A student had been marked proficient on BlueHarvest on four out of the five, but the limit one held her back. After some conversations in class and a couple assessments on the idea, she still hadn’t really shown that she understood the process of figuring out a limit this way. She had shown that she understood that the function was undefined on the quiz, but wasn’t sure how to go about finding the value.

We have since moved on in class to evaluating limits algebraically using limit rules, and something must have clicked. This is what she sent me this morning:
[wpvideo 5FSp5JDn]

Getting things like this that have a clear explanation of ideas (on top of production value) is amazing – it’s the students choosing a way to demonstrate that they understand something! I love it – I have given students opportunities to show me that they understand things in the past through quiz retakes and one-on-one interviews about concepts, but it never quite took off until this year when their grade is actually assessed through standards, not Quiz 1, Exam 1.

I also asked a student about their proficiency on this standard:

I can determine the perimeter and area of complex figures made up of rectangles/ triangles/ circles/ and sections of circles.

I received this:
…followed by an explanation of how to find the area of the figure. Where did she get this problem? She made it up.

I am in the process right now of grading unit exams that students took earlier in the week, and found that the philosophy of these exams under SBG has changed substantially. I no longer have to worry about putting on a problem that is difficult and penalizing students for not making progress on it – as long as the problem assesses the standards in some way, any other work or insight I get into their understanding in what they try is a bonus. I don’t have to worry about partial credit – I can give students feedback in words and comments, not points.

One last anecdote – a student had pretty much shown me she was proficient on all of the Algebra 2 standards, and we had a pretty extensive conversation through BlueHarvest discussing the details and her demonstrating her algebraic skills. I was waiting until the exam to mark her proficient since I wanted to see how student performance on the exam was different from performance beforehand. I called time on the exam, and she started tearing up.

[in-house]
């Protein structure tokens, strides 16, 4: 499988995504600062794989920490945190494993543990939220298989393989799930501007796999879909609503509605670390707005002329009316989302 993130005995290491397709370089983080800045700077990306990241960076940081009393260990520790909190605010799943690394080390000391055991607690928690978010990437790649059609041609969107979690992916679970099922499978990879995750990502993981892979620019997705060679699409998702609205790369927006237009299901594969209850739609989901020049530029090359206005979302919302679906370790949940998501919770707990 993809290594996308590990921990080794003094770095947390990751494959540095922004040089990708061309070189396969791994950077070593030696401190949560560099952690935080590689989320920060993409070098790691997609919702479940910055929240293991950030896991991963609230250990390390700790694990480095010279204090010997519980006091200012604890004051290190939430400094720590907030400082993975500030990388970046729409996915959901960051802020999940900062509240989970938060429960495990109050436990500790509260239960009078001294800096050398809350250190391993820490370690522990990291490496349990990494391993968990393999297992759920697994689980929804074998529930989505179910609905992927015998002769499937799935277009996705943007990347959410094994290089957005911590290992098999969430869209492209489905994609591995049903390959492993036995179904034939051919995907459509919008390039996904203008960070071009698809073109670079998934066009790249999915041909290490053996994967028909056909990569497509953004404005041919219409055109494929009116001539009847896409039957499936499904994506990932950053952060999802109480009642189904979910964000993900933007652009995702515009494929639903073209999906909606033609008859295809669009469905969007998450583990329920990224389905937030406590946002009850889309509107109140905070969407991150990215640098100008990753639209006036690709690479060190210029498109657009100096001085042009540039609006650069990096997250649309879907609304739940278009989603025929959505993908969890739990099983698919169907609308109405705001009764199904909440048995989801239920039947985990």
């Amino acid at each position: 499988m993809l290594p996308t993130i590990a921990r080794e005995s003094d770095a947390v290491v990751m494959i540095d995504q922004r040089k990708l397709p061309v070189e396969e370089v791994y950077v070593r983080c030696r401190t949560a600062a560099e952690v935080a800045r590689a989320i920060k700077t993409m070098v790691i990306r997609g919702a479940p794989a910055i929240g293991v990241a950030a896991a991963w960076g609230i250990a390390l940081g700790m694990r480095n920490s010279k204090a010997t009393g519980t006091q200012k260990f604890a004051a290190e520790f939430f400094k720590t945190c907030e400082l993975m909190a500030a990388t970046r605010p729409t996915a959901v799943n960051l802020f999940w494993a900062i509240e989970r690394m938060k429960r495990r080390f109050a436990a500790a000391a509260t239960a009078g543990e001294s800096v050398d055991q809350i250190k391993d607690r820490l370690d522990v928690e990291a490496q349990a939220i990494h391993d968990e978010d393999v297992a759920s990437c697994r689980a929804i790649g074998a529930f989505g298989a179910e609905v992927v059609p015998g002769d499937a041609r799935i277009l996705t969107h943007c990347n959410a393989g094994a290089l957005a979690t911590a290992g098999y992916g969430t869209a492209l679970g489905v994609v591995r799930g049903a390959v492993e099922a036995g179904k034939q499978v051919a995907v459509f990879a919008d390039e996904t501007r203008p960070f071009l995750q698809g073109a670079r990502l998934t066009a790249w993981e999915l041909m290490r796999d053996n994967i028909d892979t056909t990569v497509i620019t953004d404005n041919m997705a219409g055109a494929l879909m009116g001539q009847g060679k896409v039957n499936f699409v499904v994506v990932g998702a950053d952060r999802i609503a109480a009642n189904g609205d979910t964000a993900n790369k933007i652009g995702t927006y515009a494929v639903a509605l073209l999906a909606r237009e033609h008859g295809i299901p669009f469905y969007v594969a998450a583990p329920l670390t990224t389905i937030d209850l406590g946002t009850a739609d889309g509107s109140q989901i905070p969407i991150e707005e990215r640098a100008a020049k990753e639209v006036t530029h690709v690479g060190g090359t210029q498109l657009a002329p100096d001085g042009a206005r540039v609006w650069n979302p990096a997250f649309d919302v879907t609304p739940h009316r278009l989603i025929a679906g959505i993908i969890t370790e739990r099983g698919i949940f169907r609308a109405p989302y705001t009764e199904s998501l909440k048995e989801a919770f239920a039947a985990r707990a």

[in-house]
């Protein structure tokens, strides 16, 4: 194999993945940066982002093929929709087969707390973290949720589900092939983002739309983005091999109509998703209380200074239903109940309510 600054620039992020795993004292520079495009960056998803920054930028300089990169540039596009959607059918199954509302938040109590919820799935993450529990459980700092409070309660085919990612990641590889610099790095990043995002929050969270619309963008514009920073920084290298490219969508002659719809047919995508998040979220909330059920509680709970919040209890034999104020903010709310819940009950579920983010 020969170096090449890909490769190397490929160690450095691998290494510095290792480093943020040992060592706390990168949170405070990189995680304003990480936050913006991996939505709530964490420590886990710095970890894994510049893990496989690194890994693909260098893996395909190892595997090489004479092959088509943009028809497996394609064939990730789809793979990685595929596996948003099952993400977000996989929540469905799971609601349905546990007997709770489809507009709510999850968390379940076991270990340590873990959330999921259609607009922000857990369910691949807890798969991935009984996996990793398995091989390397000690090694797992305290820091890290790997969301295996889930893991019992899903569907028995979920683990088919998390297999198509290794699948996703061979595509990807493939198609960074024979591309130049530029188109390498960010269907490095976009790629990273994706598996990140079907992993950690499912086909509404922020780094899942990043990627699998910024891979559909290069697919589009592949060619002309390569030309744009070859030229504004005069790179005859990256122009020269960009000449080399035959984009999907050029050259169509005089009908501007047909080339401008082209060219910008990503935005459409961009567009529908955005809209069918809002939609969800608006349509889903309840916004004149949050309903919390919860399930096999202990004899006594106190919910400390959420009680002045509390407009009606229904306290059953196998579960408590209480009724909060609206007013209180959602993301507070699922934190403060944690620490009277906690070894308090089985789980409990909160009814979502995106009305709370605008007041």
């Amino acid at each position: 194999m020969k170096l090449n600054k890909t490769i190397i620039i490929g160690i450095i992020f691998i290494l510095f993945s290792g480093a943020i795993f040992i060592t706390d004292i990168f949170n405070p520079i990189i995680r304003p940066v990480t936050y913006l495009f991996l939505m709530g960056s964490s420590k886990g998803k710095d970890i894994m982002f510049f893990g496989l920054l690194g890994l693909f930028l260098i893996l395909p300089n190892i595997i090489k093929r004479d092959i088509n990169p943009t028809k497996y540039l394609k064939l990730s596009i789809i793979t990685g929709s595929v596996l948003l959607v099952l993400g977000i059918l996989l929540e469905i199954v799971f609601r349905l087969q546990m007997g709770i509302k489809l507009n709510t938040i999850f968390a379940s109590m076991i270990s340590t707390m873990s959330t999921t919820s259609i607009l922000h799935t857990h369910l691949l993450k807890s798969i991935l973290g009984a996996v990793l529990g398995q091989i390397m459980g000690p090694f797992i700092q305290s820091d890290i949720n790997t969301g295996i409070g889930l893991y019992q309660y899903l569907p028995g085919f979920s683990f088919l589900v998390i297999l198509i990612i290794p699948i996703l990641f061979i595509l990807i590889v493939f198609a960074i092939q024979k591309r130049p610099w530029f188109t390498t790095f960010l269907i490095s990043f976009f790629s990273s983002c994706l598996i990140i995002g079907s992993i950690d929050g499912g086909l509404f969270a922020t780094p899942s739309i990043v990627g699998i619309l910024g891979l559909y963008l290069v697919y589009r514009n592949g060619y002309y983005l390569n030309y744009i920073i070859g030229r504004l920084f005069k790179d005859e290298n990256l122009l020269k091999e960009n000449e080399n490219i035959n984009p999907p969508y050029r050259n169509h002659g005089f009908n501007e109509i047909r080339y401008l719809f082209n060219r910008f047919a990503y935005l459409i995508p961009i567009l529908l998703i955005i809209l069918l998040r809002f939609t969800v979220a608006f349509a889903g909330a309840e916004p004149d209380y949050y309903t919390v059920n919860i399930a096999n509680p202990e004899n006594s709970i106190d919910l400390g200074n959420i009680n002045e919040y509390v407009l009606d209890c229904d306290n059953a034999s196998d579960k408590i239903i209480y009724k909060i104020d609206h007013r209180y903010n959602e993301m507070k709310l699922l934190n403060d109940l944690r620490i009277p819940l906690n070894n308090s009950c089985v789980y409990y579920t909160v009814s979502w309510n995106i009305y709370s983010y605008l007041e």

I told her this exam wasn’t worth the tears – she wanted to do well, and was worried that she hadn’t shown what she was capable of doing. I told her this was just another opportunity to show me that she was proficient – a longer opportunity than others – but another one nonetheless. If she messed up a concept on the test from stress, she could demonstrate it again later. She calmed down and left with a smile on her face.

Oh, and I should add that her test is looking fantastic.

I still have students that are struggling. I still have students that haven’t gone above and beyond to demonstrate proficiency, and that I have to bug in order to figure out what they know. The fact that SBG has allowed some students to really shine and use their talents, relaxed others in the face of assessment anxiety, and has kept other things constant, convinces me that this is a really good thing, well worth the investment of time. I know I’m just preaching to the SBG crowd as I say this, but it feels good to see the payback coming so quickly after the beginning of the year.

My tutor’s name is Geogebra CAS.

When I first started teaching, I learned that the best thing to have students do after factoring a trinomial was to have the students check by multiplying out the binomials. At the time, it naively made total sense – students don’t even need me to be there to practice! They can do this on their own while sitting on the subway or waiting for the bus – whatever dead time they have. The students that need to practice factoring can do as much of this as they need until they can factor with some degree of automaticity.

Some (not all) students took my advice. Of those that did, I often saw stuff like this:

x² – 4 = (x – 2)(x – 2)
= x² – 2x + x(2) + 4 = x² – 4